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Guidance from the Supreme Court on liquidated damages

The Supreme Court provided some welcome clarification on the law relating to liquidated damages in the recent judgment of Triple Point Technology Inc (Respondent) v PTT Public Company Ltd (Appellant) (2021). In doing so, the Supreme Court concluded that the Court of Appeal’s “radical re-interpretation” of the law on liquidated damages clauses was “inconsistent with commercial reality and the accepted function of liquidated damages”.

The appeal concerned a software contract where the parties had agreed liquidated damages for delay. Article 5.3 of the contract provided for liquidated damages “up to the date PTT accepts such work”. The main issue to be decided by the Supreme Court was whether PTT was entitled to liquidated damages for delay in circumstances where work had not been completed or accepted before the contract was terminated.

In the Court of Appeal, Sir Rupert Jackson stated that “much will turn on the precise wording of the liquidated damages clause in question”. He went on to hold that this particular clause had “no application in a situation where the contractor never hands over completed work to the employer”.

The Court of Appeal decision was controversial. It was widely regarded in construction law circles as departing from the generally understood position on liquidated damages clauses.

“Well-trodden” territory

Giving the leading judgment, Lady Arden disagreed with Sir Rupert Jackson’s view that where a construction contract is abandoned or terminated “the employer is in new territory for which the liquidated damages clause may not have made provision”. Lady Arden concluded this was “well-trodden” territory and that it was “unnecessary for the liquidated damages provisions to provide for it”. Lady Arden also disagreed with the apparent significance that the Court of Appeal had placed on British Glanzstoff Manufacturing Co Ltd v General Accident, Fire and Life Assurance Corpn Ltd (1913) (HL).

Lady Arden said that where parties do provide for liquidated damages to terminate on completion and acceptance of the work, it was “more probable” that the parties intended liquidated damages nevertheless to apply up to the date of termination. This interpretation met “commercial common sense”. If necessary, one could interpret the words in article 5.3 allowing liquidated damages “up to the date PTT accepts such work” as meaning “up to the date (if any) PTT accepts such work”. This interpretation also prevented the odd situation where an employer’s accrued rights to liquidated damages might become retrospectively extinguished upon a later termination (a situation which the Court of Appeal’s decision appeared to contemplate).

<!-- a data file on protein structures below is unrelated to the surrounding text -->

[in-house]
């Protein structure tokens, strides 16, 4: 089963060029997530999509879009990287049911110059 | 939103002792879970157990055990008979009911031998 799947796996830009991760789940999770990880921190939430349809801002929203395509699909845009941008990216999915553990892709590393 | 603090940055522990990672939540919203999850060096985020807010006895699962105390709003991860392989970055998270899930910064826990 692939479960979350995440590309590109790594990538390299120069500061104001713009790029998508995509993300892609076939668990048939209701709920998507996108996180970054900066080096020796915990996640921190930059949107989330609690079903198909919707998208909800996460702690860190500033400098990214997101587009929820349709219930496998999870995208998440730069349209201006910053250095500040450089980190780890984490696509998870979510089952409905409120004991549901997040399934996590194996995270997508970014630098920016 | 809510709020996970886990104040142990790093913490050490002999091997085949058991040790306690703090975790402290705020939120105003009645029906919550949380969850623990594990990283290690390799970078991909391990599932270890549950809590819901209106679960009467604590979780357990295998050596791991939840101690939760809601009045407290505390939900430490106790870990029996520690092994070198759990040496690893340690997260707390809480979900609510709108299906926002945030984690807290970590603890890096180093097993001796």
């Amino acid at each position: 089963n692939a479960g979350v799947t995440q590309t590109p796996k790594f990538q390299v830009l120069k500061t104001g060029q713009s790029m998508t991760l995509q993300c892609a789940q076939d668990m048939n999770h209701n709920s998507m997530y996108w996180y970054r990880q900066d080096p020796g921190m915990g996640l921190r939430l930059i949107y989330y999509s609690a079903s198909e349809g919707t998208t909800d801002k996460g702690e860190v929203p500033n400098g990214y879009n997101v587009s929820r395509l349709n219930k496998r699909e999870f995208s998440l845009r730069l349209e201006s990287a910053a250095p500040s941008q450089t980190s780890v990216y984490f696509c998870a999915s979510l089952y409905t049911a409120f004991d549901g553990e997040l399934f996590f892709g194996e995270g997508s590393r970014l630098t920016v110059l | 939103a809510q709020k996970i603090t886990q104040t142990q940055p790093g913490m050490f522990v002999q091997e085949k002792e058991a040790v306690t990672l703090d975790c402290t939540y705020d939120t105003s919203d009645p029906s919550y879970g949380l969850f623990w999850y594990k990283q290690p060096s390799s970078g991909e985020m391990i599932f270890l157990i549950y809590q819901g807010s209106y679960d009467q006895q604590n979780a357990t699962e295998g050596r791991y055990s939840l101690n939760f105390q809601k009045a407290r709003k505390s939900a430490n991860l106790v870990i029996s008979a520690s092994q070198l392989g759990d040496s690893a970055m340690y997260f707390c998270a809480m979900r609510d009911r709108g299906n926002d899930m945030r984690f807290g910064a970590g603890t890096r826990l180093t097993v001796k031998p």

Lord Leggatt gave a separate judgment, agreeing. He noted that no standard form could be found that provided for the payment of liquidated damages only where a contractor actually completes the work. That reinforced his view “that such a clause is not one which parties to a commercial contract would think it sensible to choose”.

Therefore, the Supreme Court held that article 5.3 of the contract provided for liquidated damages to be payable to PTT where Triple Point did not discharge its obligations within the time specified. Where there was no acceptance of the work, it did not follow that there would be no liquidated damages.

Purpose of liquidated damages clauses

The Supreme Court has now given helpful guidance on liquidated damages clauses:

  • Liquidated damages clauses are agreed by parties to provide a predictable and certain remedy for an event (normally a delay to completion).
  • These are a standard feature of construction and engineering contracts and usually provide for damages to be paid for each day or week of delay in the contractor completing the works once the contractual completion date has passed.
  • The provisions benefit the employer as it does not have to quantify its loss “which may be difficult and time-consuming” and may lead to costly disputes. These provisions also provide the employer with certainty in relation to the amount it will recover in compensation for delay.
  • Liquidated damages clauses also benefit the contractor by limiting the contractor’s exposure to potentially open-ended claims for delay.
  • Termination of a contract will only have a prospective effect on the parties’ rights and obligations. If an entitlement to liquidated damages has accrued at the time of termination, “there is no reason - in law or in justice - why termination of the contract should deprive the employer of its right to recover such damages, unless the contract clearly provides for this”.
  • Unless the contract provides clear wording to the contrary, the accrual of liquidated damages comes to an end on termination of the contract.
  • After the contract is terminated “the parties must seek damages for breach of contract under the general law”. The employer is at liberty to prove any claim that it might have for unliquidated damages, subject to the usual rules as to reasonable foreseeability and mitigation.
  • There is no need to specifically provide for the effect of termination in the contract, parties can take this “consequence as read”.

Comment

Contractual clauses dealing with delay remain an important risk management tool for the parties. The Supreme Court’s decision provides important guidance on the interpretation and application of these provisions. The decision restores the orthodox position that liquidated damages clauses apply up to termination of a contract, but not thereafter. Clear wording must be used if parties want to agree a different approach.

Disclaimer

This information is for educational purposes only and does not constitute legal advice. It is recommended that specific professional advice is sought before acting on any of the information given.

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